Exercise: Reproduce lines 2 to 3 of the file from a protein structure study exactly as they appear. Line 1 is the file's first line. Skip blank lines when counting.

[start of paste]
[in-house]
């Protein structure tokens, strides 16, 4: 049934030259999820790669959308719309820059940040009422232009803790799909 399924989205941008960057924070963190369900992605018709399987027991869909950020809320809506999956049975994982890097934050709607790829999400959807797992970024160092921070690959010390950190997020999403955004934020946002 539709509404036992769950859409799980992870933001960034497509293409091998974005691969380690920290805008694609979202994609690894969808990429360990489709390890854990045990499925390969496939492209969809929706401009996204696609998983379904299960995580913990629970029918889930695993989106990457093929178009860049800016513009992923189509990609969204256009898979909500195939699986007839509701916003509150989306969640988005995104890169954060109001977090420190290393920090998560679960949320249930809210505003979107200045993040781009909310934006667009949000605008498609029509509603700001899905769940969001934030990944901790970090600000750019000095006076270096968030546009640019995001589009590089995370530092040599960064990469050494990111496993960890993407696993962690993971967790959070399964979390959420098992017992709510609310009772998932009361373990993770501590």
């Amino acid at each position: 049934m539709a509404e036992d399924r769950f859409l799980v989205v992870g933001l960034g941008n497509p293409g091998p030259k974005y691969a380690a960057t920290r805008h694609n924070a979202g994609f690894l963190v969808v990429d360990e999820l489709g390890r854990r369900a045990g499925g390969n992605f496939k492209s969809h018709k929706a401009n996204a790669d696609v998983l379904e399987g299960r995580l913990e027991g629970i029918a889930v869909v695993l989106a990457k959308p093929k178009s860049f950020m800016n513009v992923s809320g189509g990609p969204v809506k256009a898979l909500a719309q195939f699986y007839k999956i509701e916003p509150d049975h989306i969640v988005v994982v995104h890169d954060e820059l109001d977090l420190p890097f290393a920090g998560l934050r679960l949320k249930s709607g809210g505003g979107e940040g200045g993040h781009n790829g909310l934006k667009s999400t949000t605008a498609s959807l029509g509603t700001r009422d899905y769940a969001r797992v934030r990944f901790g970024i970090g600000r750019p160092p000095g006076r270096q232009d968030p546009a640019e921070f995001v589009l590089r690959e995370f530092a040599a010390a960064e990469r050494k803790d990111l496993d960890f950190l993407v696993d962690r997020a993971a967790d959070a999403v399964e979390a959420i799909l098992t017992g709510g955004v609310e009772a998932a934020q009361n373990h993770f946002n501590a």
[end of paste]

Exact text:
């Protein structure tokens, strides 16, 4: 049934030259999820790669959308719309820059940040009422232009803790799909 399924989205941008960057924070963190369900992605018709399987027991869909950020809320809506999956049975994982890097934050709607790829999400959807797992970024160092921070690959010390950190997020999403955004934020946002 539709509404036992769950859409799980992870933001960034497509293409091998974005691969380690920290805008694609979202994609690894969808990429360990489709390890854990045990499925390969496939492209969809929706401009996204696609998983379904299960995580913990629970029918889930695993989106990457093929178009860049800016513009992923189509990609969204256009898979909500195939699986007839509701916003509150989306969640988005995104890169954060109001977090420190290393920090998560679960949320249930809210505003979107200045993040781009909310934006667009949000605008498609029509509603700001899905769940969001934030990944901790970090600000750019000095006076270096968030546009640019995001589009590089995370530092040599960064990469050494990111496993960890993407696993962690993971967790959070399964979390959420098992017992709510609310009772998932009361373990993770501590």
């Amino acid at each position: 049934m539709a509404e036992d399924r769950f859409l799980v989205v992870g933001l960034g941008n497509p293409g091998p030259k974005y691969a380690a960057t920290r805008h694609n924070a979202g994609f690894l963190v969808v990429d360990e999820l489709g390890r854990r369900a045990g499925g390969n992605f496939k492209s969809h018709k929706a401009n996204a790669d696609v998983l379904e399987g299960r995580l913990e027991g629970i029918a889930v869909v695993l989106a990457k959308p093929k178009s860049f950020m800016n513009v992923s809320g189509g990609p969204v809506k256009a898979l909500a719309q195939f699986y007839k999956i509701e916003p509150d049975h989306i969640v988005v994982v995104h890169d954060e820059l109001d977090l420190p890097f290393a920090g998560l934050r679960l949320k249930s709607g809210g505003g979107e940040g200045g993040h781009n790829g909310l934006k667009s999400t949000t605008a498609s959807l029509g509603t700001r009422d899905y769940a969001r797992v934030r990944f901790g970024i970090g600000r750019p160092p000095g006076r270096q232009d968030p546009a640019e921070f995001v589009l590089r690959e995370f530092a040599a010390a960064e990469r050494k803790d990111l496993d960890f950190l993407v696993d962690r997020a993971a967790d959070a999403v399964e979390a959420i799909l098992t017992g709510g955004v609310e009772a998932a934020q009361n373990h993770f946002n501590a």